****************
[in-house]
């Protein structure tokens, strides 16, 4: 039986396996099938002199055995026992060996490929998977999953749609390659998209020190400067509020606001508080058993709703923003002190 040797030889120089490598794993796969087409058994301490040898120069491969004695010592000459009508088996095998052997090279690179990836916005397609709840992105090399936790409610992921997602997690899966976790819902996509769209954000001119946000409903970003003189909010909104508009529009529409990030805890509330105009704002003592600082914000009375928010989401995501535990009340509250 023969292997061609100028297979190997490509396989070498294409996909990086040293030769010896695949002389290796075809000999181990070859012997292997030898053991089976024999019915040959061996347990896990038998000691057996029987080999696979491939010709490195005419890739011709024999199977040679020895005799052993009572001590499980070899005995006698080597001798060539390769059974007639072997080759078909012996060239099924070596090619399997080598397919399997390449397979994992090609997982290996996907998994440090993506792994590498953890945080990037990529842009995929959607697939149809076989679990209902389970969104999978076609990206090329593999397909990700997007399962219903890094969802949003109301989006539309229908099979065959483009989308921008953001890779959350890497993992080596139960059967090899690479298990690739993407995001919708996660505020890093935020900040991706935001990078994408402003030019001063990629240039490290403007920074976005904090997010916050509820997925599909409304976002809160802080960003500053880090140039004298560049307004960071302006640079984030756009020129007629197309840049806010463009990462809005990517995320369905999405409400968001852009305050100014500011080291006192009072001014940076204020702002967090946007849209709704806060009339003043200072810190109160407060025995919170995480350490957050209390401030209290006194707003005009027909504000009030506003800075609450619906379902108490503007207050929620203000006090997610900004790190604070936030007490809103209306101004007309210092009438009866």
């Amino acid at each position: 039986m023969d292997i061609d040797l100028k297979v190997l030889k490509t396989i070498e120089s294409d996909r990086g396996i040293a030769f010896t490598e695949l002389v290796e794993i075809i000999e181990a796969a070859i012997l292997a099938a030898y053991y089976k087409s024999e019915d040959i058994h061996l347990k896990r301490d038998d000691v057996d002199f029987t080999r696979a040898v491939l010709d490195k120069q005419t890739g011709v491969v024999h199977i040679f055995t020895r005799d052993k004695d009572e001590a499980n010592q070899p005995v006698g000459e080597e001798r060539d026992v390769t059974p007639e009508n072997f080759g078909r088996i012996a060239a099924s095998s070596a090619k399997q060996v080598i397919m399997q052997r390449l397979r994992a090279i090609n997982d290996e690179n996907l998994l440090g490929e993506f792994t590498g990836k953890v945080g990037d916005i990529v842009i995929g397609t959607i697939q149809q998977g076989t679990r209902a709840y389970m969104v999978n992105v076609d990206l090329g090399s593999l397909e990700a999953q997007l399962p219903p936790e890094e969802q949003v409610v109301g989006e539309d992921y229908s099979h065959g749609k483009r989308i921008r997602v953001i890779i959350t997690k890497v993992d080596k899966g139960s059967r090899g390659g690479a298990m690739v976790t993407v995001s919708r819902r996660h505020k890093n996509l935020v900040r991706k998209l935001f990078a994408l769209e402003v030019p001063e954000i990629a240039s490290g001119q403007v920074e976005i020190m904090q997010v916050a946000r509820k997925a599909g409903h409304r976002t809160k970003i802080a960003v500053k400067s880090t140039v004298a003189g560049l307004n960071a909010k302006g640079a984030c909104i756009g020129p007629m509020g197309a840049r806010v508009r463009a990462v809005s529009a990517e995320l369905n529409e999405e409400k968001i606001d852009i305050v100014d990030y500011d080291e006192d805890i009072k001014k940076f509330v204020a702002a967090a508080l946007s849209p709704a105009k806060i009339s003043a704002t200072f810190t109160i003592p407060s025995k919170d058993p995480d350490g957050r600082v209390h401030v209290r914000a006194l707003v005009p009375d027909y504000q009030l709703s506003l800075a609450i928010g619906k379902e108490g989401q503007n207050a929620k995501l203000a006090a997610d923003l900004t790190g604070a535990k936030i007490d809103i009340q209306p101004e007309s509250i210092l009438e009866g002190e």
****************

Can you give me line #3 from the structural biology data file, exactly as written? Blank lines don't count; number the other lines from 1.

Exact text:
């Amino acid at each position: 039986m023969d292997i061609d040797l100028k297979v190997l030889k490509t396989i070498e120089s294409d996909r990086g396996i040293a030769f010896t490598e695949l002389v290796e794993i075809i000999e181990a796969a070859i012997l292997a099938a030898y053991y089976k087409s024999e019915d040959i058994h061996l347990k896990r301490d038998d000691v057996d002199f029987t080999r696979a040898v491939l010709d490195k120069q005419t890739g011709v491969v024999h199977i040679f055995t020895r005799d052993k004695d009572e001590a499980n010592q070899p005995v006698g000459e080597e001798r060539d026992v390769t059974p007639e009508n072997f080759g078909r088996i012996a060239a099924s095998s070596a090619k399997q060996v080598i397919m399997q052997r390449l397979r994992a090279i090609n997982d290996e690179n996907l998994l440090g490929e993506f792994t590498g990836k953890v945080g990037d916005i990529v842009i995929g397609t959607i697939q149809q998977g076989t679990r209902a709840y389970m969104v999978n992105v076609d990206l090329g090399s593999l397909e990700a999953q997007l399962p219903p936790e890094e969802q949003v409610v109301g989006e539309d992921y229908s099979h065959g749609k483009r989308i921008r997602v953001i890779i959350t997690k890497v993992d080596k899966g139960s059967r090899g390659g690479a298990m690739v976790t993407v995001s919708r819902r996660h505020k890093n996509l935020v900040r991706k998209l935001f990078a994408l769209e402003v030019p001063e954000i990629a240039s490290g001119q403007v920074e976005i020190m904090q997010v916050a946000r509820k997925a599909g409903h409304r976002t809160k970003i802080a960003v500053k400067s880090t140039v004298a003189g560049l307004n960071a909010k302006g640079a984030c909104i756009g020129p007629m509020g197309a840049r806010v508009r463009a990462v809005s529009a990517e995320l369905n529409e999405e409400k968001i606001d852009i305050v100014d990030y500011d080291e006192d805890i009072k001014k940076f509330v204020a702002a967090a508080l946007s849209p709704a105009k806060i009339s003043a704002t200072f810190t109160i003592p407060s025995k919170d058993p995480d350490g957050r600082v209390h401030v209290r914000a006194l707003v005009p009375d027909y504000q009030l709703s506003l800075a609450i928010g619906k379902e108490g989401q503007n207050a929620k995501l203000a006090a997610d923003l900004t790190g604070a535990k936030i007490d809103i009340q209306p101004e007309s509250i210092l009438e009866g002190e």